Places and historic sites can be powerful places that hold the potential to be transformed into a site of conscience. This dialogue features resource practitioners from the International Coalition, who are dedicated to remembering past struggles for justice and addressing their contemporary legacies.
The following table of contents was developed to make the dialogue easier to navigate. Important themes and different discussions have been highlighted for archival purposes and for new users.
Introduction to Sites and Personal Experiences
Contemporary Uses of History
The Healing Process
Creation of Programs and Methods
During the week of October 24 to October 30, the International Coalition of Historic Site Museums of Conscience members Sarwar Ali, Trustee from the Liberation War Museum (Bangladesh); Sojin Kim,Exhibition Curator from the Japanese American NationalMuseum(United States) and Ereshnee Naidu, Director of Programs at theInternational Coalition office in New York were our featured resource practitioners for the discussion.
Please feel free to continue to contribute your comments and ideas to the discussion and let us know what tactics you'd like to discuss in the future by sending your ideas to: firstname.lastname@example.org
The International Coalition of Historic Site Museums of Conscienceis a network of historic sites dedicated to remembering past strugglesfor justice and addressing their contemporary legacies. The Coalitionwas founded in 1999 by Memoria Abierta in Argentina, the Gulag Museumin Russia, the Slave House in Senegal, Lower East Side Tenement Museumin the United States, and other historic sites that activate the pastas a catalyst for citizen engagement in current issues. Working in bothtransitional societies and long-established democracies, Sites ofConscience use historic preservation, oral history, art installations,and exhibits as the basis for public dialogues, community organizing,and other processes critical for building lasting cultures of humanrights. Since its founding, the Coalition has grown to 17 Sites ofConscience leading a network of over 1700 initiatives in 90 differentcountries. The Coalition provides direct funding for innovativeprograms at historic sites that foster dialogue on contemporary issues;organizes learning exchanges among member sites, from 1-1collaborations to international conferences; and conducts strategicadvocacy on behalf of member sites and the Sites of Consciencemovement.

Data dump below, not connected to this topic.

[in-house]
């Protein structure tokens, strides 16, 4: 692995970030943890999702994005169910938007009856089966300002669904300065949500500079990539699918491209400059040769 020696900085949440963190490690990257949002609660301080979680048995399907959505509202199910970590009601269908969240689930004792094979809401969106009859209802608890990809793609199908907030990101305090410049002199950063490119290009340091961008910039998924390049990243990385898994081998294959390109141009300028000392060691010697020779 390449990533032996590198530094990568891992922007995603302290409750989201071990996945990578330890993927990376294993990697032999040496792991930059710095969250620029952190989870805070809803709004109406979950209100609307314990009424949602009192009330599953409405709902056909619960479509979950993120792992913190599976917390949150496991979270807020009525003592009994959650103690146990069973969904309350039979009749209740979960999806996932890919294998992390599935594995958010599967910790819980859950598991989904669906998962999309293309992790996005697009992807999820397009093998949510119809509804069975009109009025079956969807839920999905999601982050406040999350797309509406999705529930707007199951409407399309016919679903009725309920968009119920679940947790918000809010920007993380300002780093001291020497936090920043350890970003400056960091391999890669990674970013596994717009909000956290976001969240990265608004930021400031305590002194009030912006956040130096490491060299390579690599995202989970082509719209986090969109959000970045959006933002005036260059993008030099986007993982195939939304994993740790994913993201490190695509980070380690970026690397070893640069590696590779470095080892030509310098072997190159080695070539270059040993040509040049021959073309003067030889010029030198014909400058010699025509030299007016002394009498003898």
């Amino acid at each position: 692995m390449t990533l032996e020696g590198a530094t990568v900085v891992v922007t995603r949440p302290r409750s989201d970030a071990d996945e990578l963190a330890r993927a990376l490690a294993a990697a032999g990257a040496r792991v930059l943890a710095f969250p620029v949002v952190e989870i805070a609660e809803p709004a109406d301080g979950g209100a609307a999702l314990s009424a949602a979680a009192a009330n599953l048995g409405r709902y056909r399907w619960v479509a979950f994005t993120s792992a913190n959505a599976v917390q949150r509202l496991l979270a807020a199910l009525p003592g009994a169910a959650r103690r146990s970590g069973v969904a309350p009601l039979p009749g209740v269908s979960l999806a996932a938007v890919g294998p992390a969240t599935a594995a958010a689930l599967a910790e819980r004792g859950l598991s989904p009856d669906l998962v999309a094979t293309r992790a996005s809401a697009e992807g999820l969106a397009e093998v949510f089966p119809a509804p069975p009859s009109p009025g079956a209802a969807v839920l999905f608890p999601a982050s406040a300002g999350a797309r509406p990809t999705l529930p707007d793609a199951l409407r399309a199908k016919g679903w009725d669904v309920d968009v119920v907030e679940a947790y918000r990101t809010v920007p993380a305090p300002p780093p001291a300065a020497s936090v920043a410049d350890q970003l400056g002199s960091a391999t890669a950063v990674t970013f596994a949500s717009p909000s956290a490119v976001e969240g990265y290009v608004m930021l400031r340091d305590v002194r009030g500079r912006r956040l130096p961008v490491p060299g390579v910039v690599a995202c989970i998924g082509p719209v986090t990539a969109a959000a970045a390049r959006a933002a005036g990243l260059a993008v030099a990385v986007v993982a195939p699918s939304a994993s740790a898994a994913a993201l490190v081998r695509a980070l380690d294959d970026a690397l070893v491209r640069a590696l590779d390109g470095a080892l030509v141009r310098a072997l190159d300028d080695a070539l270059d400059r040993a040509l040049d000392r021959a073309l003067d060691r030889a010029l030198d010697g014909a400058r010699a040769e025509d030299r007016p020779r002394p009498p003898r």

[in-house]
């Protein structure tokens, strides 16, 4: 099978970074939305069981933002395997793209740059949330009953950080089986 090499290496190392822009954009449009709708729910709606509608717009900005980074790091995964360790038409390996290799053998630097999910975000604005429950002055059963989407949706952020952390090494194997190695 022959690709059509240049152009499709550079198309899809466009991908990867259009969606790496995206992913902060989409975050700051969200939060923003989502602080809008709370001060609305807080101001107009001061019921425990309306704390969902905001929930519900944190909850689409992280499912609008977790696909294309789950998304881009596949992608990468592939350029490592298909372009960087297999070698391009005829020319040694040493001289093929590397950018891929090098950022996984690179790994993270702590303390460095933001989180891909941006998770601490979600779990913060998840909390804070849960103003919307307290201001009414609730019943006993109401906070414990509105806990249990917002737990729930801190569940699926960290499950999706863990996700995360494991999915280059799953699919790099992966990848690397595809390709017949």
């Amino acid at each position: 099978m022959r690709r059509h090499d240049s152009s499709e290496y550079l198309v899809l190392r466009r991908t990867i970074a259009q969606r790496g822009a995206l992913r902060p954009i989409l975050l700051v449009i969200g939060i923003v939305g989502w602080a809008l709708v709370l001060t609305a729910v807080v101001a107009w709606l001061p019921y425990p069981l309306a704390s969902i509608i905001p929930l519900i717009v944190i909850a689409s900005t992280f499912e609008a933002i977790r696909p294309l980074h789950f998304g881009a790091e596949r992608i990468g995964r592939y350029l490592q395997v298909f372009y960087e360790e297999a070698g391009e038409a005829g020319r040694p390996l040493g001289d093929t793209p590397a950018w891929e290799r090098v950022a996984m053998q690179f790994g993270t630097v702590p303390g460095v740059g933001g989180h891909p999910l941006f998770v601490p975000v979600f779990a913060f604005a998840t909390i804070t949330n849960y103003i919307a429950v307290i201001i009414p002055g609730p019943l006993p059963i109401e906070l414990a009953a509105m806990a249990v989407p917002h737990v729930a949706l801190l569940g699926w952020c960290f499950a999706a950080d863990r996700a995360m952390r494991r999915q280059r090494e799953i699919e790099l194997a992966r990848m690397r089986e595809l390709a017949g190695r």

Liberation War Museum
The Liberation War Museumwas established in March 22, 1996, by a Board of Trustees so thatfuture generations can learn about the genocide unleashed by Pakistan military rulers and their fundamentalist collaborators; the heroicresistance of a united people; and international support fromgovernments, public leaders, and media that led to the emergence of Bangladesh as a secular democratic state. The Liberation War Museum, with the help of the Bangladesh Army, excavated two killing fields and displays the uncovered human remains of martyrs. The Liberation WarMuseum focuses on the young generation through its Outreach and Mobile Museum for students and endeavors to link the contemporary issues of communal harmony against human rights abuses and fundamentalist tendencies to uphold the ideals of the liberation war (e g. democracy, secularism and nationalism) as incorporated in the 1972 Bangladesh constitution.
The Japanese American National Museum is dedicated to promotingunderstanding and appreciation for America’s diversity by sharing theJapanese American story. It is affiliated with the National Center forthe Preservation of Democracy, founded to promote principles ofdemocracy and to inspire civic participation. The Nishi HongwanjiBuddhist Temple was built as a place of worship in 1925 in Little Tokyoand was later designated an assembly point for thousands of JapaneseAmerican citizens prior to their removal to one of the 10 U.S.concentration camps. The Temple housed the Japanese American NationalMuseum from 1992 to 2000. In fall of 2004, it was transformed into theheadquarters of the National Center for the Preservation of Democracywhose mission is to promote principles of democracy and civicparticipation. The National Center and the Japanese American NationalMuseum are connected by a public plaza and together constitute animportant site for civic life.
Share your own sites of memory or historical power places in your community that hold the potential to be transformed into a site of conscience. Talk with the discussion resource practitioners from the International Coalition about you can start to build it.